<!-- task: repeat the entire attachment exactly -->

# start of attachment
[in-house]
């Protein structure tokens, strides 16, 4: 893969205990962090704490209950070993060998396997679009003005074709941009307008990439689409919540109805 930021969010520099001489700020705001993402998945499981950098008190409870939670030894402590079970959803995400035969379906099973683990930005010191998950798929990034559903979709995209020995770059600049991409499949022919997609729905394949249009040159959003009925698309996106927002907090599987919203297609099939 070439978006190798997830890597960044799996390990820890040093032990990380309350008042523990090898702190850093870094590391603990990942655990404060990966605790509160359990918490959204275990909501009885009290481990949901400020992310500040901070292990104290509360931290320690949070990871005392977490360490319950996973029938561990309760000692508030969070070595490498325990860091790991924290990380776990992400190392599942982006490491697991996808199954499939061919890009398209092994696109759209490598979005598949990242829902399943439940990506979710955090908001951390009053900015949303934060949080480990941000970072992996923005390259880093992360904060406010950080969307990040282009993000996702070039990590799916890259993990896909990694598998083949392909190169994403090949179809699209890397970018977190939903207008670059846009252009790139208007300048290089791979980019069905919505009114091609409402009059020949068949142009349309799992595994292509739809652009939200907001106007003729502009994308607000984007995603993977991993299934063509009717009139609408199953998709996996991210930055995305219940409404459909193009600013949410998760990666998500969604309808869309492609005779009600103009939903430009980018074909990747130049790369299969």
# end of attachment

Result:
[in-house]
């Protein structure tokens, strides 16, 4: 893969205990962090704490209950070993060998396997679009003005074709941009307008990439689409919540109805 930021969010520099001489700020705001993402998945499981950098008190409870939670030894402590079970959803995400035969379906099973683990930005010191998950798929990034559903979709995209020995770059600049991409499949022919997609729905394949249009040159959003009925698309996106927002907090599987919203297609099939 070439978006190798997830890597960044799996390990820890040093032990990380309350008042523990090898702190850093870094590391603990990942655990404060990966605790509160359990918490959204275990909501009885009290481990949901400020992310500040901070292990104290509360931290320690949070990871005392977490360490319950996973029938561990309760000692508030969070070595490498325990860091790991924290990380776990992400190392599942982006490491697991996808199954499939061919890009398209092994696109759209490598979005598949990242829902399943439940990506979710955090908001951390009053900015949303934060949080480990941000970072992996923005390259880093992360904060406010950080969307990040282009993000996702070039990590799916890259993990896909990694598998083949392909190169994403090949179809699209890397970018977190939903207008670059846009252009790139208007300048290089791979980019069905919505009114091609409402009059020949068949142009349309799992595994292509739809652009939200907001106007003729502009994308607000984007995603993977991993299934063509009717009139609408199953998709996996991210930055995305219940409404459909193009600013949410998760990666998500969604309808869309492609005779009600103009939903430009980018074909990747130049790369299969």